The death penalty otherwise known as capital punishment, is the most extreme punishment a government can implement on its own people. Presently, only eight-six countries have completely abolished the use of capital punishment, while seventy-four countries still retain some use of the death penalty. Throughout history, the controversy over the necessity of the use of the death penalty has continued. Many oppose the death penalty on basis of moral and ethical grounds, but one must keep in mind that capital punishment is not an excessive and unnecessary form of punishment for those who knowingly and intentionally commit a severe crime in premeditation and that the words “kill,” “murder,” and “execute” are not interchangeable. Once a person crosses the line of committing the severe crime, they have effectively given away their right to life away.
Since then 180 prisoners have been executed. The United States Supreme Court should abolish the death penalty because it is a form of "cruel and unusual punishment." Under our current U.S. Constitution which has been around for over 200 years, prisoners of the government cannot be subjected to any kind of punishment which is deemed cruel and unusual. However all the forms of capital punishment that the government uses are questionable as to whether or not they are legal according to the Constitution. Forms of capital punishment that are still used in the United States include hanging, firing squad, electrocution, gas chamber, and lethal injection.
There needs to be a certainty attached to it to make it effective, and that has not happened. There needs to be one trial, one appeal, and then either acquittal, or execution. (Baltimore Sun) The states need to stop pushing for the abolition of the death penalty and start looking for a way to make it more cost-effective. The death penalty debate in the United States is dominated by the fraudulent voice of the anti-death penalty movement. The culture of lies and deceit so dominates that movement that many of the falsehoods are now wrongly accepted as fact, by both advocates and opponents of capital punishment.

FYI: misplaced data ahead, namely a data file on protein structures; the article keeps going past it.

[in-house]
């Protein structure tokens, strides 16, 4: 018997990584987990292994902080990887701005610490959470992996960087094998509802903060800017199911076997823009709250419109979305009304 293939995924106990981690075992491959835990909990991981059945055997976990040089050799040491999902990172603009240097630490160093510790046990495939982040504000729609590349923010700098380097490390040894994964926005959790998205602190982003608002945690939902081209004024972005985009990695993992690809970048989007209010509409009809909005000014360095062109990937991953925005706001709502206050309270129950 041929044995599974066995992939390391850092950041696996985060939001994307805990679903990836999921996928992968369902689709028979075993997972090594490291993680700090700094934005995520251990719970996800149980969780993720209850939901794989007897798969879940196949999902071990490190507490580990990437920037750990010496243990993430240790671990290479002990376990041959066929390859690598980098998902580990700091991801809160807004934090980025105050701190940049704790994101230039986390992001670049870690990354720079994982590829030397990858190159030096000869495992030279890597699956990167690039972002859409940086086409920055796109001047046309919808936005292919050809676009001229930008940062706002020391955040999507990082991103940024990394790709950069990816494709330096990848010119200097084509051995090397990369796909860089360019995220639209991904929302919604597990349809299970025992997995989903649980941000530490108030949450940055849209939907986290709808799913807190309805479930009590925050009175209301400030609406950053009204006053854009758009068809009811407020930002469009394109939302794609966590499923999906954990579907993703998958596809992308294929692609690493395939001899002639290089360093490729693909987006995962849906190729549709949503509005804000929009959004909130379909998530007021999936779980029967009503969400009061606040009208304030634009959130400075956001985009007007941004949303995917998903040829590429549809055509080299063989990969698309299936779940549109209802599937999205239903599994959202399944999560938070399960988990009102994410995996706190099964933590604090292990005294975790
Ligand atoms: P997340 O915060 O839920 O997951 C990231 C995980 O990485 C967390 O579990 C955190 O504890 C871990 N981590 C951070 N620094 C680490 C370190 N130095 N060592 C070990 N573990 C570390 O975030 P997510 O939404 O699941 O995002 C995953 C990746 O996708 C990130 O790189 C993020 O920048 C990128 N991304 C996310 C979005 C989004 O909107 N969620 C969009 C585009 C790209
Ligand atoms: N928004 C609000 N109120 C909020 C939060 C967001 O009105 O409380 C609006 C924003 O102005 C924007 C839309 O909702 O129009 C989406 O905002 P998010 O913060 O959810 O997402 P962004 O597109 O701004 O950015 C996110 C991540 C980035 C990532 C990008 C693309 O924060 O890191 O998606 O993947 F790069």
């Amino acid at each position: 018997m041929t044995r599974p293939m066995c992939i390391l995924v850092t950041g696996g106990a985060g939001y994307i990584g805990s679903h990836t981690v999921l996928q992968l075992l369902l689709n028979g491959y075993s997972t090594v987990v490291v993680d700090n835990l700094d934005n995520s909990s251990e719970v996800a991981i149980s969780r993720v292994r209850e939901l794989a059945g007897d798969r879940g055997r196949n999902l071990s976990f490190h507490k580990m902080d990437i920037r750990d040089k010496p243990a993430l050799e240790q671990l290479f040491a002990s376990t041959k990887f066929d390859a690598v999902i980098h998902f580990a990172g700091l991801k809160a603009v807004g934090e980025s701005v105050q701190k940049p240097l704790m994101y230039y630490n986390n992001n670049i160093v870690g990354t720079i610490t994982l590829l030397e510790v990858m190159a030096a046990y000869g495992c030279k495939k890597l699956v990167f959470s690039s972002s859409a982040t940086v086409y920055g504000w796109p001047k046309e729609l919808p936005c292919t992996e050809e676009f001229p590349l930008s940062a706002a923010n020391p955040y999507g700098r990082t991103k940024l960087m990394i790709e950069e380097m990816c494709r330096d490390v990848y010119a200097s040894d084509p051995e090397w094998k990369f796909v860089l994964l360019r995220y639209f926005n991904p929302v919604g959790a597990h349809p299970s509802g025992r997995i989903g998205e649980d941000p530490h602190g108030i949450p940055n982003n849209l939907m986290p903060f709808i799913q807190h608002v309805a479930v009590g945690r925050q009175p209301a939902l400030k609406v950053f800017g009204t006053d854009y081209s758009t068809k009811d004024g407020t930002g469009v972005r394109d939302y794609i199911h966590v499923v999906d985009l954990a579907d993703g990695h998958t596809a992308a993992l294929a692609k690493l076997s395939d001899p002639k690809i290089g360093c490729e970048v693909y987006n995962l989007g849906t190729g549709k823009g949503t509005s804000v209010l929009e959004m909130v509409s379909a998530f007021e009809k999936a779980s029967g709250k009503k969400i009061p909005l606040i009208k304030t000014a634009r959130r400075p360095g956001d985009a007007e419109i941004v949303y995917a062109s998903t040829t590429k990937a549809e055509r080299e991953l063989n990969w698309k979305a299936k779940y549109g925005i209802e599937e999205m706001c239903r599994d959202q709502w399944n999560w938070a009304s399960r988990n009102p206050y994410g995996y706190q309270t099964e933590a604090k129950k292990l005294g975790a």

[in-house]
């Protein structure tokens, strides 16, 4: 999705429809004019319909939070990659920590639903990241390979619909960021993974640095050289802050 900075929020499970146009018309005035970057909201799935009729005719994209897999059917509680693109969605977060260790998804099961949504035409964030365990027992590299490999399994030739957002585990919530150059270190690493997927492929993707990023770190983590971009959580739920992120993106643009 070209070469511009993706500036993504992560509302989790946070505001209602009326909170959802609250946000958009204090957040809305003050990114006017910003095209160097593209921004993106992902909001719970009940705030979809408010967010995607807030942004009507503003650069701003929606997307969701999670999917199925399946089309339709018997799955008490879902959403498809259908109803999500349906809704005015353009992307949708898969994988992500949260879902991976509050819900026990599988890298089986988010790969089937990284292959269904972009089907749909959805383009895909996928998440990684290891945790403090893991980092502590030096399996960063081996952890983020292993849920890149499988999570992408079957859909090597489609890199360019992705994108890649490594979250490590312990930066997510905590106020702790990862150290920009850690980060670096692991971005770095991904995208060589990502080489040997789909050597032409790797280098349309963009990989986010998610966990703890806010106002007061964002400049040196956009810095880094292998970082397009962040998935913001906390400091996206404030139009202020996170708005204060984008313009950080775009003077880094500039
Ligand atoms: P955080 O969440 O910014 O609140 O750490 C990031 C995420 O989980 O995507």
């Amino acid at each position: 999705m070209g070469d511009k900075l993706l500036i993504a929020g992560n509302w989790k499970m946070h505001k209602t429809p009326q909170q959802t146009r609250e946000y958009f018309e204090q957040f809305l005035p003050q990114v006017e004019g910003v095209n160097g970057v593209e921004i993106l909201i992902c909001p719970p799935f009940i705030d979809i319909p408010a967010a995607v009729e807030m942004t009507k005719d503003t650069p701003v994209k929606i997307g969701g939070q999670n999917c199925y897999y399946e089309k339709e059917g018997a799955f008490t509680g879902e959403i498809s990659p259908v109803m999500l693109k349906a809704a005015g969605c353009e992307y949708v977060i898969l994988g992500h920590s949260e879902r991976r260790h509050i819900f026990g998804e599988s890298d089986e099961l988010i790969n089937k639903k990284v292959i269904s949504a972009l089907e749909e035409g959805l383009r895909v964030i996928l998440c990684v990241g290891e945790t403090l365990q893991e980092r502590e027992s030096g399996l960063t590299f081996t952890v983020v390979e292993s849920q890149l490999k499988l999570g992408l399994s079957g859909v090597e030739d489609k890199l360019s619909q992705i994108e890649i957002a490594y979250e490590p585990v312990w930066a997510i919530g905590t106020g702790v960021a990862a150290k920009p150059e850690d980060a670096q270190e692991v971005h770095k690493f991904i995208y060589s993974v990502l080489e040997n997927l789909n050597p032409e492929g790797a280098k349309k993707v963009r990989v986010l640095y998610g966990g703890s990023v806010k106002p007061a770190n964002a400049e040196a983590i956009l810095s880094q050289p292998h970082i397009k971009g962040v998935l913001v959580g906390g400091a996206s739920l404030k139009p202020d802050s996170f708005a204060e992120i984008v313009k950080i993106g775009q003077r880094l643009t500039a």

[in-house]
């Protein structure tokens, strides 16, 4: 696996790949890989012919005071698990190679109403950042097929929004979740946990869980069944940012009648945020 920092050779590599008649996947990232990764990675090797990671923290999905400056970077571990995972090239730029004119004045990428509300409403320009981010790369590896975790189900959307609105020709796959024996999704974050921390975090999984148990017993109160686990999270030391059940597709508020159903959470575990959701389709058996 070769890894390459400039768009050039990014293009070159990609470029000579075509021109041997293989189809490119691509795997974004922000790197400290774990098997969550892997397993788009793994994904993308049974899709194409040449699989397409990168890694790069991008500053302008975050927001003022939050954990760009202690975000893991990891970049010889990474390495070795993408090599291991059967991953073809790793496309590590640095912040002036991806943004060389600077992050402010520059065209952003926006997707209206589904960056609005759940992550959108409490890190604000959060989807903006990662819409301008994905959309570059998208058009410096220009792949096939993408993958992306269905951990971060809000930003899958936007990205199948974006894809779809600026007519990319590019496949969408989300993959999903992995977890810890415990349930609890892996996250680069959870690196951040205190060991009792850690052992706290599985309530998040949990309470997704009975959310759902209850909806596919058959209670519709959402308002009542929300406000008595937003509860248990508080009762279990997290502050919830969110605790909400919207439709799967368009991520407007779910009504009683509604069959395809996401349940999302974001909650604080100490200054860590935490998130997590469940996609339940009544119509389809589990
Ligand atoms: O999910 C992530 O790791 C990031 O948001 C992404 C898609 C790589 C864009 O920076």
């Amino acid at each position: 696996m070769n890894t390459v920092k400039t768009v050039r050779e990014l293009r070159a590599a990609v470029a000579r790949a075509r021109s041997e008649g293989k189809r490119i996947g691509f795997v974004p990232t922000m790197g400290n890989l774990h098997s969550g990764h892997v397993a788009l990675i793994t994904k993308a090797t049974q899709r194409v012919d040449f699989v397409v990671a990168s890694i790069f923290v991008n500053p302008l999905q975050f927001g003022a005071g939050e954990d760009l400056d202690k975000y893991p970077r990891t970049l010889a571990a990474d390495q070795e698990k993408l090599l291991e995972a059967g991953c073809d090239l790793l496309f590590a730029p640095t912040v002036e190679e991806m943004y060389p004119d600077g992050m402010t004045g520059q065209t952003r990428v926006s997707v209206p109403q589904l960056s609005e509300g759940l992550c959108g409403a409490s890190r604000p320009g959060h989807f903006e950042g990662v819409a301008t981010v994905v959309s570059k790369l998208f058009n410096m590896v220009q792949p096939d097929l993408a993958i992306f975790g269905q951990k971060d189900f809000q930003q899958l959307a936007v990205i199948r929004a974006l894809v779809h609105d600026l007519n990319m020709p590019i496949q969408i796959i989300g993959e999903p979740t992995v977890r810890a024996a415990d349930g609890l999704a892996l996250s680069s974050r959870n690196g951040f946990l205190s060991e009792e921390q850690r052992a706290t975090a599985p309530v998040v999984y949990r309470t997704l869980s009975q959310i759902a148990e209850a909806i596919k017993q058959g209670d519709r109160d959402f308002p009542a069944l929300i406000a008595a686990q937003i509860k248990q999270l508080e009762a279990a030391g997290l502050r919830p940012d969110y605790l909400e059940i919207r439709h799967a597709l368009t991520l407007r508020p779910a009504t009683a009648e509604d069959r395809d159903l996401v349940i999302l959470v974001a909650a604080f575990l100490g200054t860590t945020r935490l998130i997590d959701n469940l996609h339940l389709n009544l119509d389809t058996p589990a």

There are crimes in this world that people believe are so heinous that they are punishable by death. These crimes are called capital crimes and the gruesome punishment you go under is referred to as capital punishment. Some states have abolished capital punishment; many states still uphold this ancient practice. Thirty-two of the fifty states in the US still have capital punishment. With the death penalty such a controversial topic, there are bound to be pieces written on it.
Should the United States justice system continue to let violent criminals back on the streets where they are likely to commit murder again? Capital punishment is one of the oldest forms of punishment in the world. Most societies have considered it a fair punishment for severe crimes. It is even mentioned as an appropriate punishment in the Bible. American colonists used capital punishment before the United States was a country, and most states use it today.
World Nuclear Association. WNA, n.d. Web. 10 Apr. 2011.
Then the current social arguments and problems with the death penalty. Finally, we will look at some of the many ethical issues about capital punishment still add to the controversy. (Reggio, History of the Death Penalty) Form the beginning of history, the death penalty has been used around the world as much way to punish people for their crimes. Most countries use that capital punishment are use it for the worst types of crimes for example, murder , treason and spying, many militaries will apply the death penalty and the soldiers or normal people who are doing wrong against their country. In ancient Rome and Greece it was use large range of crimes, and has continued but less the, most places.